“Echoes” was inspired by a near death experience in a Whole Foods. Which foods should we avoid? And on a more serious note, how did that experience shape your overall outlook, and make its way into the song?

I didn’t get to the point of eating anything (laughs). I just walked inside and fainted. That experience alone was very influential for me, but coupled with the fact that within one week from that day, Patrick’s father died. That was really the thing that turned it into a very profound, almost even traumatic experience. That’s when I felt like I needed to start writing about it and exploring it. Just coupling me going through that with an actual death was the thing that tipped it over the edge for me. 

I had influenza. I had it all tour, and I had ten days on tour, extremely sick, and my body just gave out. There was a huge flu epidemic at that time, and when I got to hospital, there were no beds. Everyone had the flu. There was this gurney lining every square inch of the hospital.

“Late Night” is about losing faith. What is faith, to you, and how does the concept tie into the song, in the broadest and also most specific sense?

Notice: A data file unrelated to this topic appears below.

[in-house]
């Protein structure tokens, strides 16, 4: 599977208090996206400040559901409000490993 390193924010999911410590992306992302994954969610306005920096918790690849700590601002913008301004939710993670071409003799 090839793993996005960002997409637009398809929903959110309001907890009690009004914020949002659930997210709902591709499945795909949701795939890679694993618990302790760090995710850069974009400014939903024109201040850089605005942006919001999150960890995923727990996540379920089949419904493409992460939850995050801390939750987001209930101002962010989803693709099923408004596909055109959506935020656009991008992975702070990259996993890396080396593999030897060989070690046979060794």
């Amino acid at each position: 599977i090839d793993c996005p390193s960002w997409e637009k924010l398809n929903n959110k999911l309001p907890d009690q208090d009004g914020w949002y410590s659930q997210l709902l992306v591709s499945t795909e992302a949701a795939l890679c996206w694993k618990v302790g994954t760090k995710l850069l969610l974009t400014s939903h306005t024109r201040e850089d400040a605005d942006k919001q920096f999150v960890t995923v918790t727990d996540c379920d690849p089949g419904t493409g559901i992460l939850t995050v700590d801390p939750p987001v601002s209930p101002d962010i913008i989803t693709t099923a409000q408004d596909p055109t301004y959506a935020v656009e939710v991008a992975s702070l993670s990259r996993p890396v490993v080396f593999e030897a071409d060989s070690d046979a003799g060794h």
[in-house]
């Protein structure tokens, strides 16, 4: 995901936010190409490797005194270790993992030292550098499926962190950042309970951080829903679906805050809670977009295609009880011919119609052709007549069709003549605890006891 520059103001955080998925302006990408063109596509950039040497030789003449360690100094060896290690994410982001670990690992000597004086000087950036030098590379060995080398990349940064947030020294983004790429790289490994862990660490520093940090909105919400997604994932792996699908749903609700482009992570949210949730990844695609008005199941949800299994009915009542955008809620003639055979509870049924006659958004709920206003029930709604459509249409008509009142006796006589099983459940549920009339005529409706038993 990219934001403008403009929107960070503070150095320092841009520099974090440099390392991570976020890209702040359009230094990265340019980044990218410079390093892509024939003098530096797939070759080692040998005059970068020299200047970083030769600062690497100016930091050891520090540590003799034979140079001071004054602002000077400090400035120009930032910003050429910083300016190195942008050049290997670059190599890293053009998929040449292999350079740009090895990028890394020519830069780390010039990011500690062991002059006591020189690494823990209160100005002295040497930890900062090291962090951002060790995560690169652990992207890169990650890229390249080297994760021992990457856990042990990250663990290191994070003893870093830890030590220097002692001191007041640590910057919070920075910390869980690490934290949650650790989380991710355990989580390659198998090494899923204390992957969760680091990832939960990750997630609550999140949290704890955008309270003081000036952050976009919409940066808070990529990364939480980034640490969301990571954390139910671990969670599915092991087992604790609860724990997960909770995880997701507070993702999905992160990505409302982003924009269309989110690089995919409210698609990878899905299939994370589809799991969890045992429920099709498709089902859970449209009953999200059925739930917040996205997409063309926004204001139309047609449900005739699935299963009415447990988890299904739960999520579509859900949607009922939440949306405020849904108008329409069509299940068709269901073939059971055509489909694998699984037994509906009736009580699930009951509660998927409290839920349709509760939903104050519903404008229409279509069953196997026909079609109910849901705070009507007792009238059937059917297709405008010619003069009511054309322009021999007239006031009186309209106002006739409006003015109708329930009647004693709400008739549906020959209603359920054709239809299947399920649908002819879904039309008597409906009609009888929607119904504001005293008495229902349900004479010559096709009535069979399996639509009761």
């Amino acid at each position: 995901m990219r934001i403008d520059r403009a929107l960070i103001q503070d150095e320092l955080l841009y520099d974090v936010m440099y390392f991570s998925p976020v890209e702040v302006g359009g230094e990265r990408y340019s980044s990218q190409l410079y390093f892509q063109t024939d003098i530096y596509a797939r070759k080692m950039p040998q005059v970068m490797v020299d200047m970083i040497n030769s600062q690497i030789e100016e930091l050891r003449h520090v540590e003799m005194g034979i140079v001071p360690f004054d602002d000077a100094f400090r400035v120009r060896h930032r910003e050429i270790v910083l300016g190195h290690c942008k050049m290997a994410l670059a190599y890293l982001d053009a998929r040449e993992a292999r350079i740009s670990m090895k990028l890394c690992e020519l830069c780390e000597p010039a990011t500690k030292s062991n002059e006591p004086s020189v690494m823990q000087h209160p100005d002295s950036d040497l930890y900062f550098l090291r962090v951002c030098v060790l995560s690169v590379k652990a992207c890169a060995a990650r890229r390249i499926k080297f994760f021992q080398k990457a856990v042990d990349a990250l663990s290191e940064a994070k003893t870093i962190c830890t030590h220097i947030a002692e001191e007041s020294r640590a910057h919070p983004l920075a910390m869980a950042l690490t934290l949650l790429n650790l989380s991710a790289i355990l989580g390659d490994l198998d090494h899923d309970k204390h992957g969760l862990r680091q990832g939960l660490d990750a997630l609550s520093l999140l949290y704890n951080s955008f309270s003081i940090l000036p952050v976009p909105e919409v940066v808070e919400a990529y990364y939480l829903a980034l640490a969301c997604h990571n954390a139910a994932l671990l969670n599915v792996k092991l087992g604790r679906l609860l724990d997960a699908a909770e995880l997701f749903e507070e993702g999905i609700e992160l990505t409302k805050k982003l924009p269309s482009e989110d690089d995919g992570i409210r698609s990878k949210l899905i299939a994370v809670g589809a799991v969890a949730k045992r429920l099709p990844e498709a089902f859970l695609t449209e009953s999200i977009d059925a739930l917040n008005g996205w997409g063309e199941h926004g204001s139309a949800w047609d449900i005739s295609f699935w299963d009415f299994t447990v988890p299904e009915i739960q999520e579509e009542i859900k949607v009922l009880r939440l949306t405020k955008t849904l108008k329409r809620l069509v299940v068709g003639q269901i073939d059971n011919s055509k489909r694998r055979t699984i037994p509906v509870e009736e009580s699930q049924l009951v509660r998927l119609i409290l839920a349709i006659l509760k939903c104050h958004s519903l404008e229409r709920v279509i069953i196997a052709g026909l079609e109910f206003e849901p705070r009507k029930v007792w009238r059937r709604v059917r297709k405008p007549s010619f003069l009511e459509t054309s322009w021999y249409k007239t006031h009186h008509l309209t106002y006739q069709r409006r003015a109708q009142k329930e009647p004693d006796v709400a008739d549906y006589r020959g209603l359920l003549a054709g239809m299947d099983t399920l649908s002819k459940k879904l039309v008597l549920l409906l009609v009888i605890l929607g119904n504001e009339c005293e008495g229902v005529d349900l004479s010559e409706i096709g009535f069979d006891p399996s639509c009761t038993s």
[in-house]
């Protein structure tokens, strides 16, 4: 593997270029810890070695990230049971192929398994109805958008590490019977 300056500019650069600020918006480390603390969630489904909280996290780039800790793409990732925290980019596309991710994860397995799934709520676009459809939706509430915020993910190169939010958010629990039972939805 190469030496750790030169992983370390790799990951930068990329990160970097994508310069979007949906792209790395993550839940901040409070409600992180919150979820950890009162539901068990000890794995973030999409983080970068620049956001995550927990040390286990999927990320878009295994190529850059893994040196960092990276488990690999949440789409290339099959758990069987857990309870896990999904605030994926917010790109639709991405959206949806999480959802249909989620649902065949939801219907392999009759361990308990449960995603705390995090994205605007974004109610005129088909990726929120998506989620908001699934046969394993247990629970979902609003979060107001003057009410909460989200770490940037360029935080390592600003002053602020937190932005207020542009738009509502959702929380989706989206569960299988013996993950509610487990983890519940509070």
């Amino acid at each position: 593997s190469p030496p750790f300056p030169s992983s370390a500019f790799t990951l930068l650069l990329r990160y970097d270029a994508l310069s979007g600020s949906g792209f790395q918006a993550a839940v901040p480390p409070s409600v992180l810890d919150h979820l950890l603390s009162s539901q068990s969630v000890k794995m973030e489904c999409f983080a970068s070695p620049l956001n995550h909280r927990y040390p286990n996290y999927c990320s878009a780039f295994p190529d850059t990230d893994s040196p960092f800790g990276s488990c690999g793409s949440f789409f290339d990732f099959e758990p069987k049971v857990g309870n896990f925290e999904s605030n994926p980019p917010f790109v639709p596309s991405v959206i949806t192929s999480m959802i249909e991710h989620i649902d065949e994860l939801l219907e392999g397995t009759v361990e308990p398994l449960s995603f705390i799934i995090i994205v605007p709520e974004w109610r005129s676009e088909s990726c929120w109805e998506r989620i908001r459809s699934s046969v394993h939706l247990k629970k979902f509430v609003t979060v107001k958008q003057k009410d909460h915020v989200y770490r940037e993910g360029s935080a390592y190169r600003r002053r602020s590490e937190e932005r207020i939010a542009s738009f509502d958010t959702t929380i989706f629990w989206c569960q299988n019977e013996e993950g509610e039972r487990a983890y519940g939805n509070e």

Well, I grew up in the church. My father and every man throughout the lineage is a pastor, and I grew up singing in church, so it is the language and context of my experience, from my worldview to even my exposure to music, and now I no longer have any faith of my own, but that journey to developing my own point of view has been a really painful one, where I was feeling like I was losing everything, and then trying to rebuild it in little pieces, and that really coupled also with my identity as a woman, which is strange in a very specific way within Christianity, and within patriarchy in general. Just starting over. 

“Matrimony II” is about as close as it gets to a statement of the ideal indie married couple group. It surely has fans worldwide gushing over the mere idea of such an ideal situation, relating to one another in music and in love. How has your music been specifically shaped by your being in a relationship?